Since the dawn of time man has always pondered on the essence of aging. However science over the last 100 years has, through pedantic and laboriously slow research, began to tentatively unravel this highly complex question. Today, with the quickening of scientific developments, researchers can now identify a series of interrelated biological trends that simultaneously accompany the aging process. Such aging trends include: cell senescence, hormone decline, free radical generation, oxidative stress, cell mutation, chronic inflammation, immune system compromise, neurological degeneration, tissue glycation and lipofuscin accumulation.
However these observable aging elements currently cannot be amalgamated into a single accepted general theory of aging. The situation is further complicated by the fact that each deteriorating element of the aging process renders the body more vulnerable to debilitating diseases, which in turn may adversely affect the other elements in the process.
In addition, we are all genetically unique, hence some may be genetically more susceptible to accelerated aging trends, which in turn renders them more vulnerable to the ravages of fatal diseases.
The individual, but interrelated, aspects of aging may be summarized briefly, in very simplistic terms, as follows:
Cells are ‘ born – manufactured ‘ within the marrow of our bones, as undifferentiated stem cells which migrate around the body and then differentiate into the various specific-defined cells, called somatic cells, that make up the different body components. These cells continue to multiply by duplication. However the cell’s ability to continue to subdivide, duplicate and thus multiply does not continue indefinitely, since in time the cells lose their vibrancy. In human cells this limitation of vibrancy is reached after the cells have duplicated themselves by approximately 40-50 divisions, a barrier termed the Hayflick limit. The cells lifespan is imposed by the durability of their telomeres, which hold the cell tips together. With each cell division the telomeres shorten until they fail to function and the cell can no longer divide and multiply and the cell becomes a senescence cell and dies. Thus telomeres act like biological clocks.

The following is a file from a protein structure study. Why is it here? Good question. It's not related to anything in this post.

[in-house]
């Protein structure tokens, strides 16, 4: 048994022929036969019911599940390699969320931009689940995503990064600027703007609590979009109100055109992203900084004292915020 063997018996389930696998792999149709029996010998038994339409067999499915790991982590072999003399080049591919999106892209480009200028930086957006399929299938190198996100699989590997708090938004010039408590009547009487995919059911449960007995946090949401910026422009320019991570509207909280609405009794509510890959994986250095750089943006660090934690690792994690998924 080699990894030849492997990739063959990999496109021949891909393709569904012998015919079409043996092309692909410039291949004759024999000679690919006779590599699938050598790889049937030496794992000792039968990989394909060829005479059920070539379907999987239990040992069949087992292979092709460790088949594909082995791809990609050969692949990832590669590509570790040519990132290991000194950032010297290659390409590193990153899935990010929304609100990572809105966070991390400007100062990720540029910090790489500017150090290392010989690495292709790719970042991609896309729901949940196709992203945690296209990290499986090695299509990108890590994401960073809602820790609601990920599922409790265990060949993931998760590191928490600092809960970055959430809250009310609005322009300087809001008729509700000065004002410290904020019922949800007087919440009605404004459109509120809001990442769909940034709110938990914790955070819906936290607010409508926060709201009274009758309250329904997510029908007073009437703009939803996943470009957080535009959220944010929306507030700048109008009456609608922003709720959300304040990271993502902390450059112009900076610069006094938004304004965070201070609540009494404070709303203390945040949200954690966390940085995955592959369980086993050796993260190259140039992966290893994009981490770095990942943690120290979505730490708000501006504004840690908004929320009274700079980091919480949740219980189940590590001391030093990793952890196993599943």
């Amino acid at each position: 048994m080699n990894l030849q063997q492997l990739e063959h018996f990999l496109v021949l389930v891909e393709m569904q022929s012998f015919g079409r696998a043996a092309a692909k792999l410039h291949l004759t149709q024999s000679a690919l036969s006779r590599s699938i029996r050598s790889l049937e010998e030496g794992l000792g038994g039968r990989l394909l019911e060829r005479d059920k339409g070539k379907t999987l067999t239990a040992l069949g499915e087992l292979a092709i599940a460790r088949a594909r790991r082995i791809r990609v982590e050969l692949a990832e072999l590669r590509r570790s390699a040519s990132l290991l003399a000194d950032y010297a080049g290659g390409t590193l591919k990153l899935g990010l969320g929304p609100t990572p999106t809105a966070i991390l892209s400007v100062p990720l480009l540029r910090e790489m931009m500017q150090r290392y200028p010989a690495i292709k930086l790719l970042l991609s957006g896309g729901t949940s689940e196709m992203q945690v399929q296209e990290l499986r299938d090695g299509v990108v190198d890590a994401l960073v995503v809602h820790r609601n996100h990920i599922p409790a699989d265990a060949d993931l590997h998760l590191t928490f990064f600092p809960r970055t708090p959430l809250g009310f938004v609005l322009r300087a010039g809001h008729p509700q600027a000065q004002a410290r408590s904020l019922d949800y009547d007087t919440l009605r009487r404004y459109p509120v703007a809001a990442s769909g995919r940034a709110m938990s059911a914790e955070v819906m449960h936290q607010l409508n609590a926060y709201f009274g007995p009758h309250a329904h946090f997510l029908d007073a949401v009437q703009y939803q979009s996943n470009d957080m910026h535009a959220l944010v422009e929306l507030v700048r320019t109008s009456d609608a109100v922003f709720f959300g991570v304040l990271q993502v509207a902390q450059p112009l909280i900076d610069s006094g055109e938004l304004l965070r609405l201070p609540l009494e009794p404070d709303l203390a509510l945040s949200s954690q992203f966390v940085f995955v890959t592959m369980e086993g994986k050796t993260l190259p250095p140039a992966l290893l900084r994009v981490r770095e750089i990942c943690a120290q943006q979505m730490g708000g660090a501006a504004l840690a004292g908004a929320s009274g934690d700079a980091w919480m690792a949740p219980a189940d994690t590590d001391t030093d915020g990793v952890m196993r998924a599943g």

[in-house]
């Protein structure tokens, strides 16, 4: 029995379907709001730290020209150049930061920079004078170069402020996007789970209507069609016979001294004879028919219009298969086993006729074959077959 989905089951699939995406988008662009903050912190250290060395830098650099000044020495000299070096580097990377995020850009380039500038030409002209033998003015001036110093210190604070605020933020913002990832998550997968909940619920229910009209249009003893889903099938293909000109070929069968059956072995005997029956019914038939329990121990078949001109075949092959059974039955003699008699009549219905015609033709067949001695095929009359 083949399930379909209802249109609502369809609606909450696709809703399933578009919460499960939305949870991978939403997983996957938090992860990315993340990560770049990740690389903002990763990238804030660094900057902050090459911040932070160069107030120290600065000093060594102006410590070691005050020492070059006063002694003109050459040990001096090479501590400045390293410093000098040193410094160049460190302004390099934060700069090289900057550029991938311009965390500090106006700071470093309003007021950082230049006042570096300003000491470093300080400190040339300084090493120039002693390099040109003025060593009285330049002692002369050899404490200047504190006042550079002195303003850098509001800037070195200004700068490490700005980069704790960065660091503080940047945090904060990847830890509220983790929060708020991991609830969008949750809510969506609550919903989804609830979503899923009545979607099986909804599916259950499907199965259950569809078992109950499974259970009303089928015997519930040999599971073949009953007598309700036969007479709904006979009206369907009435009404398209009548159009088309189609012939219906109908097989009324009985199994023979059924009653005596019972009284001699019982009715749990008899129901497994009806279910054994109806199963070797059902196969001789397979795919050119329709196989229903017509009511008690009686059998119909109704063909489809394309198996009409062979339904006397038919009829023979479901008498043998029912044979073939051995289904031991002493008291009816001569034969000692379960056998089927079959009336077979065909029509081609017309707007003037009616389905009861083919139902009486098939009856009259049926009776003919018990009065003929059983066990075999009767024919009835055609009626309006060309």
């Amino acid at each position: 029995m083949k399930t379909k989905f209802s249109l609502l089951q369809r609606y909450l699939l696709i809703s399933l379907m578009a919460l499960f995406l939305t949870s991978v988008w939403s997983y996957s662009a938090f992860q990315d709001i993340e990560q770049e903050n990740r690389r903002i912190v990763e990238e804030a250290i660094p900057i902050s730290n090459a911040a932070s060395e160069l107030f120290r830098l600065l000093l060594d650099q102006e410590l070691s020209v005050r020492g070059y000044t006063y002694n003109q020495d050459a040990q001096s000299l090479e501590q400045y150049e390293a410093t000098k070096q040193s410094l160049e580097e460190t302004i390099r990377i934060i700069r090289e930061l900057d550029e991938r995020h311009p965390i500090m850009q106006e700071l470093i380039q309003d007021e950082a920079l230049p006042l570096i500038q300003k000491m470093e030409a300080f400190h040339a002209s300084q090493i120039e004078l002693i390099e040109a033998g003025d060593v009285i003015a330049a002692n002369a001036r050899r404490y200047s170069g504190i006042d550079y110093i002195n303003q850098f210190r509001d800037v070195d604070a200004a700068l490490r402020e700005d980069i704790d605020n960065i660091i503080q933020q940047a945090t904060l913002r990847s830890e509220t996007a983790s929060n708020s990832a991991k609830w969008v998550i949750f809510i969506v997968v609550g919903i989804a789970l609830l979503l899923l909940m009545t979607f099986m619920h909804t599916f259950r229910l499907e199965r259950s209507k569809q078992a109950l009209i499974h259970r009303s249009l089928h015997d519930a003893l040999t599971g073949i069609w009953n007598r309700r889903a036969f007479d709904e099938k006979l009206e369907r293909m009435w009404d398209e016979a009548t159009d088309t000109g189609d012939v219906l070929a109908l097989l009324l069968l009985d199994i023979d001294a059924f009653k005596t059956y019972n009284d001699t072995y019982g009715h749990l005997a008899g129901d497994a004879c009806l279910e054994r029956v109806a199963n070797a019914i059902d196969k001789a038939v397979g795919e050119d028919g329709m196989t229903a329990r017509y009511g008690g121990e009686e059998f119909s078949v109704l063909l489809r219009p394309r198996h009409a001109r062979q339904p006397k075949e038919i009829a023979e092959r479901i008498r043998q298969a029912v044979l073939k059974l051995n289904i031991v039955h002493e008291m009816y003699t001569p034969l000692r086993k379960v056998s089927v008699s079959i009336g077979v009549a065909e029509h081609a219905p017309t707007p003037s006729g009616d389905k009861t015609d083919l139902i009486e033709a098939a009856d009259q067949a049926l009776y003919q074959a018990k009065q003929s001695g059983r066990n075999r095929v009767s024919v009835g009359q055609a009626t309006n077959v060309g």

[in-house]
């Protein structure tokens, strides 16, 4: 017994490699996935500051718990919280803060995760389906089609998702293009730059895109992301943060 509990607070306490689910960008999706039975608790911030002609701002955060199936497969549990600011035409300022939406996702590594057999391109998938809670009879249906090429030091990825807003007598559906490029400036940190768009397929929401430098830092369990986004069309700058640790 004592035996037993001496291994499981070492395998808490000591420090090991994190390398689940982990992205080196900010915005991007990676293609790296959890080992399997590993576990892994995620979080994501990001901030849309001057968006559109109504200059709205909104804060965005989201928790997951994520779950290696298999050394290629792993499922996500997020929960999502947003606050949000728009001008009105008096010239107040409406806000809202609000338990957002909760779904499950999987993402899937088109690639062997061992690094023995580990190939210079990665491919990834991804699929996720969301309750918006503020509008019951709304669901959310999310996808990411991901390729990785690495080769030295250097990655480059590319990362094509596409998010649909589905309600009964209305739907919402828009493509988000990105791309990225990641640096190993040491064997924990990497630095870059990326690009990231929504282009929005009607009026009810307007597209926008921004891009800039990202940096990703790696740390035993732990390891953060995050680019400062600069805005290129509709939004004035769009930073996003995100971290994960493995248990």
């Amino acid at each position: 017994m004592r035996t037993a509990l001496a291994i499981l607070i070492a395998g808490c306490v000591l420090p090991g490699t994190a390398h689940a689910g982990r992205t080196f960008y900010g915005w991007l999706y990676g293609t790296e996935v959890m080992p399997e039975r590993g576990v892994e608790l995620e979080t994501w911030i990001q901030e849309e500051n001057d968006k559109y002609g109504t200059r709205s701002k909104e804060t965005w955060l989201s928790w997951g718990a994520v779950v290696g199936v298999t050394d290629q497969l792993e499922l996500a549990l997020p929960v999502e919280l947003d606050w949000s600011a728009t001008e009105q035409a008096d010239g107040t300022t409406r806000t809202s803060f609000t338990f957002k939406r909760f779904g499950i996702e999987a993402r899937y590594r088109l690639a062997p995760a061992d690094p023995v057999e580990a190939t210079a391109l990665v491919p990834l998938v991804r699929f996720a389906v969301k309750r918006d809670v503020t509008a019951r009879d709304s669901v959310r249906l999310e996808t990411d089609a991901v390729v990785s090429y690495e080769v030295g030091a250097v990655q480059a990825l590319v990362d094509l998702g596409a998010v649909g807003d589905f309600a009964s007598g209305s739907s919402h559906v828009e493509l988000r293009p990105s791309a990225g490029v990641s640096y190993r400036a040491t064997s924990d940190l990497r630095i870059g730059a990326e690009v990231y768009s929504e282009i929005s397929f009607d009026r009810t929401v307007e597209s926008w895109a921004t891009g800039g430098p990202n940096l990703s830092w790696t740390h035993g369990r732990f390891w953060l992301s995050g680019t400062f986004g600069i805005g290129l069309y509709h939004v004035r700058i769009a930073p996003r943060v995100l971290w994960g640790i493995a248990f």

The body’s hormone levels including human growth hormone (HGH). DHEA, Melatonin, pregnenealone and testosterone etc which are the body’s regulators, generally peak and subsequently plateau within the age range of 20-25 years and there in after slowly decline as we age, with a precipitous fall-off after the age of 65-75 years. This lowering of hormonal intensity results in a less rigorous response from the body, with overall negative repercussions for its well-being, including a less robust metabolic and immune function, plus a disrupted sleep pattern, accompanied by a noticeable acceleration of the aging process. This hormonal deterioration also adversely influences a person’s drive, personality, sexuality and behavioral habits.
Free Radical Generation
The aging theory of free radical generation and the resultant damage was first proposed by Professor Denham Harman (1950’s). The theory states that in the very act of living our bodies are continuously absorbing and breaking down and reconfiguring complex chemicals, which are used via the metabolic system to produce energy etc. However such biological reactions produce unstable highly active “free radicals”, which seek chemical stability by bonding themselves to the nearest stabilizing agent, including our DNA structures, etc. Such bonding’s distort the DNA.’s function, which may lower its vitality or even worse cause the DNA. Structure to permanently mutate. Thus the continuous generation of destructive free radicals leads to the natural biological process we call “aging”. In order to minimize the destructive nature of free radicals they must be quenched (chemically stabilized) by antioxidants. During our youth our body’s innate capacity to generate anti-oxidants keeps the free-radical damage potential in check. However as we age our bodies lose their anti-oxidant vitality and then aging, followed by accelerated aging takes hold.
Oxidative damage is the accumulative damage to cells and tissues due to our body’s incapacity to...